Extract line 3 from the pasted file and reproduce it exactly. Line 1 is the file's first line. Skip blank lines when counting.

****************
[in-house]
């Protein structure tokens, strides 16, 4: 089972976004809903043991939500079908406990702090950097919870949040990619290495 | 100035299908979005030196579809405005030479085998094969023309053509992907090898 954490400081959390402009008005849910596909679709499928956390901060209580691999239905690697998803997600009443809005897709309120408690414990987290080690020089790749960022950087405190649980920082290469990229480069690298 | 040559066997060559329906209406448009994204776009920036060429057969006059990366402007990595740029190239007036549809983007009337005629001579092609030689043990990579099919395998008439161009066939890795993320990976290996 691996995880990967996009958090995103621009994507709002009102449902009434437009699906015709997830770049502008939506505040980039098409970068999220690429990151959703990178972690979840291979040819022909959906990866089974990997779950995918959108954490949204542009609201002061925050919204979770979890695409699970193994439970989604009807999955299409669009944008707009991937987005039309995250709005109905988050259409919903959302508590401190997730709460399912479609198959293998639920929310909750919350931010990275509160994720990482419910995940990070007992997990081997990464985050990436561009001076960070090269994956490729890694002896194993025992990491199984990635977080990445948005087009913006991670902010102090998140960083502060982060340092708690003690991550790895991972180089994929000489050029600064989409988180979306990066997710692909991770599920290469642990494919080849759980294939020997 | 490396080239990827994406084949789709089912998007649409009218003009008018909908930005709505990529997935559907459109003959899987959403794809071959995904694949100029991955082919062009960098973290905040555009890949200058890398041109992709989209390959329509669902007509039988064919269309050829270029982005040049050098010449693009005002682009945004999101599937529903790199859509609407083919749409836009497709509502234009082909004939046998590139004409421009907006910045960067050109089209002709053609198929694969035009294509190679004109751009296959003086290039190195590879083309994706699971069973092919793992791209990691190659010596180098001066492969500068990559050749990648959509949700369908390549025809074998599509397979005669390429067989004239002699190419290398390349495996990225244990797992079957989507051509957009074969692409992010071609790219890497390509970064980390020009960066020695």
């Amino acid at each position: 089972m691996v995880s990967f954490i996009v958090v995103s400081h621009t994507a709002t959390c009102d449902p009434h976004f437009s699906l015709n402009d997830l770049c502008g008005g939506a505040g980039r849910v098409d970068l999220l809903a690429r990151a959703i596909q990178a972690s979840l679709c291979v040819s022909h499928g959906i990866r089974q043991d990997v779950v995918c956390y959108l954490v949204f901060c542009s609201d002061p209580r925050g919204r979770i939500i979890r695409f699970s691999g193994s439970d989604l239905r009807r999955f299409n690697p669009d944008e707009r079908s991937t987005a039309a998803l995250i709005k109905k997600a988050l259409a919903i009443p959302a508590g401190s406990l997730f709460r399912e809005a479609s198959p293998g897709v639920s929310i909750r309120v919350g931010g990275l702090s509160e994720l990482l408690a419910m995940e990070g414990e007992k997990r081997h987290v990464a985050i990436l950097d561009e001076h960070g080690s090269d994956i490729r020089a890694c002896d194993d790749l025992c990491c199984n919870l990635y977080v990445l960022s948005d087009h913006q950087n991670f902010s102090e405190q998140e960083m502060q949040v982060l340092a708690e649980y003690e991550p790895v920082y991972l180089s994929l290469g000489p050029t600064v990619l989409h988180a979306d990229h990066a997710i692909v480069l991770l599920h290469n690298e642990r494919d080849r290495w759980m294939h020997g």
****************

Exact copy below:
């Amino acid at each position: 089972m691996v995880s990967f954490i996009v958090v995103s400081h621009t994507a709002t959390c009102d449902p009434h976004f437009s699906l015709n402009d997830l770049c502008g008005g939506a505040g980039r849910v098409d970068l999220l809903a690429r990151a959703i596909q990178a972690s979840l679709c291979v040819s022909h499928g959906i990866r089974q043991d990997v779950v995918c956390y959108l954490v949204f901060c542009s609201d002061p209580r925050g919204r979770i939500i979890r695409f699970s691999g193994s439970d989604l239905r009807r999955f299409n690697p669009d944008e707009r079908s991937t987005a039309a998803l995250i709005k109905k997600a988050l259409a919903i009443p959302a508590g401190s406990l997730f709460r399912e809005a479609s198959p293998g897709v639920s929310i909750r309120v919350g931010g990275l702090s509160e994720l990482l408690a419910m995940e990070g414990e007992k997990r081997h987290v990464a985050i990436l950097d561009e001076h960070g080690s090269d994956i490729r020089a890694c002896d194993d790749l025992c990491c199984n919870l990635y977080v990445l960022s948005d087009h913006q950087n991670f902010s102090e405190q998140e960083m502060q949040v982060l340092a708690e649980y003690e991550p790895v920082y991972l180089s994929l290469g000489p050029t600064v990619l989409h988180a979306d990229h990066a997710i692909v480069l991770l599920h290469n690298e642990r494919d080849r290495w759980m294939h020997g």